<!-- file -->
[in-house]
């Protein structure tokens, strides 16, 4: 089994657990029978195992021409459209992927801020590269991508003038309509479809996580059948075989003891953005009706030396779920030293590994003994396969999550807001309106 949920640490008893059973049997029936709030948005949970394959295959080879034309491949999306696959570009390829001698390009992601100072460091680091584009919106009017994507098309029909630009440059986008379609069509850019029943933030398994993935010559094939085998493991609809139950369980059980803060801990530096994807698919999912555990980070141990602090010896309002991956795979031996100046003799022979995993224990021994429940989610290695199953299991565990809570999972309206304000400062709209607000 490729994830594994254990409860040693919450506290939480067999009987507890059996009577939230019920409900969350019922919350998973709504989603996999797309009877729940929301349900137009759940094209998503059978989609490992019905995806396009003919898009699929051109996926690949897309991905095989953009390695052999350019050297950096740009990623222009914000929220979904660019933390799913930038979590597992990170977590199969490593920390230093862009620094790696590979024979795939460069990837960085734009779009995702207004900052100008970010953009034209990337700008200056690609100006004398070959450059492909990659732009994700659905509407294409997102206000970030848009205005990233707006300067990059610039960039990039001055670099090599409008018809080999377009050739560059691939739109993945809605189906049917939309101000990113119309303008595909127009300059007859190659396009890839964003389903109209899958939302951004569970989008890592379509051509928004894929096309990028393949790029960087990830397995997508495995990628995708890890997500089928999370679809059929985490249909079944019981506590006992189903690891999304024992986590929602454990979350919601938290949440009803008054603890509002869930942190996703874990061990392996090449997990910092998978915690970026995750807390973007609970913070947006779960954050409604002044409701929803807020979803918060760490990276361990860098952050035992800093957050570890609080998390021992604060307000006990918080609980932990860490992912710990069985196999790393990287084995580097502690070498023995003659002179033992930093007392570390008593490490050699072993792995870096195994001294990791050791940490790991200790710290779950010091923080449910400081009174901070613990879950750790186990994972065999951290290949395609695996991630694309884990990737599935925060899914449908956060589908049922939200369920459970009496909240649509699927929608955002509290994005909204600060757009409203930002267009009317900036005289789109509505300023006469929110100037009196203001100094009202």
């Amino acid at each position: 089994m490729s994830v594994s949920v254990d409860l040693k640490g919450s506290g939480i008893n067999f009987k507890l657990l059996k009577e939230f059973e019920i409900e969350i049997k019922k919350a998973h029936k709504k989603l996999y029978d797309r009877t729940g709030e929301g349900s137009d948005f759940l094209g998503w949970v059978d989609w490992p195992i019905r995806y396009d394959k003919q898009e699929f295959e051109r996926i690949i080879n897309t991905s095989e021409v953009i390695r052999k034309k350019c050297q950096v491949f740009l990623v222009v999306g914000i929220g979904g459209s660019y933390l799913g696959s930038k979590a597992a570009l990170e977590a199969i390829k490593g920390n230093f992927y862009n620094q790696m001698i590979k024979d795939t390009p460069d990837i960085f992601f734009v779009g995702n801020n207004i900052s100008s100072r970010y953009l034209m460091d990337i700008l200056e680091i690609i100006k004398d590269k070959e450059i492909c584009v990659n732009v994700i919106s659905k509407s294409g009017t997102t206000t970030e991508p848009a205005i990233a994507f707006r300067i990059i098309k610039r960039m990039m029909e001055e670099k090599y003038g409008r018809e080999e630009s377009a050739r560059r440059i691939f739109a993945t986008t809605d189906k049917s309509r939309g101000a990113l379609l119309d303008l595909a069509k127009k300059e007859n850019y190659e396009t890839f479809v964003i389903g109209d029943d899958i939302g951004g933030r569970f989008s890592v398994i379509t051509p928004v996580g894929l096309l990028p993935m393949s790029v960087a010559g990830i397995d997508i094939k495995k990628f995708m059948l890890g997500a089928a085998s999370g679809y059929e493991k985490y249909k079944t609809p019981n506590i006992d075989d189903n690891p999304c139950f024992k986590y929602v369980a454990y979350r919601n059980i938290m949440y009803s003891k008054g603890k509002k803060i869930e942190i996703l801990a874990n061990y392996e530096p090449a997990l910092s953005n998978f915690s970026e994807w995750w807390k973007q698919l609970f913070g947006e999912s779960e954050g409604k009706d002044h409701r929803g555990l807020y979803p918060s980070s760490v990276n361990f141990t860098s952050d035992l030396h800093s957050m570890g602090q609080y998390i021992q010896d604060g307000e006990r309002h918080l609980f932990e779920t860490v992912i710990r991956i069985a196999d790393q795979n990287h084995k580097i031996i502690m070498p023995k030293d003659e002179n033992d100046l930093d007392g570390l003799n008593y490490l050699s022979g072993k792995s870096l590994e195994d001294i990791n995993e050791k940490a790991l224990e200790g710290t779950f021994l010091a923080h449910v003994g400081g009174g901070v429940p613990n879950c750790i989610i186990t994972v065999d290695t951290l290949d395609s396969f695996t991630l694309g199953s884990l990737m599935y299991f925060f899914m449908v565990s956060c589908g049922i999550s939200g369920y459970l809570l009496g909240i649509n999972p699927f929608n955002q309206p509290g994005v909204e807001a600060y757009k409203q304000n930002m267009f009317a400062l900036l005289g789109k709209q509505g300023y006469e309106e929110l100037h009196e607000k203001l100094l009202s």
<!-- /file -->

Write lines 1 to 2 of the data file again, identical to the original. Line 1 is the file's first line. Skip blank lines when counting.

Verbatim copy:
[in-house]
């Protein structure tokens, strides 16, 4: 089994657990029978195992021409459209992927801020590269991508003038309509479809996580059948075989003891953005009706030396779920030293590994003994396969999550807001309106 949920640490008893059973049997029936709030948005949970394959295959080879034309491949999306696959570009390829001698390009992601100072460091680091584009919106009017994507098309029909630009440059986008379609069509850019029943933030398994993935010559094939085998493991609809139950369980059980803060801990530096994807698919999912555990980070141990602090010896309002991956795979031996100046003799022979995993224990021994429940989610290695199953299991565990809570999972309206304000400062709209607000 490729994830594994254990409860040693919450506290939480067999009987507890059996009577939230019920409900969350019922919350998973709504989603996999797309009877729940929301349900137009759940094209998503059978989609490992019905995806396009003919898009699929051109996926690949897309991905095989953009390695052999350019050297950096740009990623222009914000929220979904660019933390799913930038979590597992990170977590199969490593920390230093862009620094790696590979024979795939460069990837960085734009779009995702207004900052100008970010953009034209990337700008200056690609100006004398070959450059492909990659732009994700659905509407294409997102206000970030848009205005990233707006300067990059610039960039990039001055670099090599409008018809080999377009050739560059691939739109993945809605189906049917939309101000990113119309303008595909127009300059007859190659396009890839964003389903109209899958939302951004569970989008890592379509051509928004894929096309990028393949790029960087990830397995997508495995990628995708890890997500089928999370679809059929985490249909079944019981506590006992189903690891999304024992986590929602454990979350919601938290949440009803008054603890509002869930942190996703874990061990392996090449997990910092998978915690970026995750807390973007609970913070947006779960954050409604002044409701929803807020979803918060760490990276361990860098952050035992800093957050570890609080998390021992604060307000006990918080609980932990860490992912710990069985196999790393990287084995580097502690070498023995003659002179033992930093007392570390008593490490050699072993792995870096195994001294990791050791940490790991200790710290779950010091923080449910400081009174901070613990879950750790186990994972065999951290290949395609695996991630694309884990990737599935925060899914449908956060589908049922939200369920459970009496909240649509699927929608955002509290994005909204600060757009409203930002267009009317900036005289789109509505300023006469929110100037009196203001100094009202």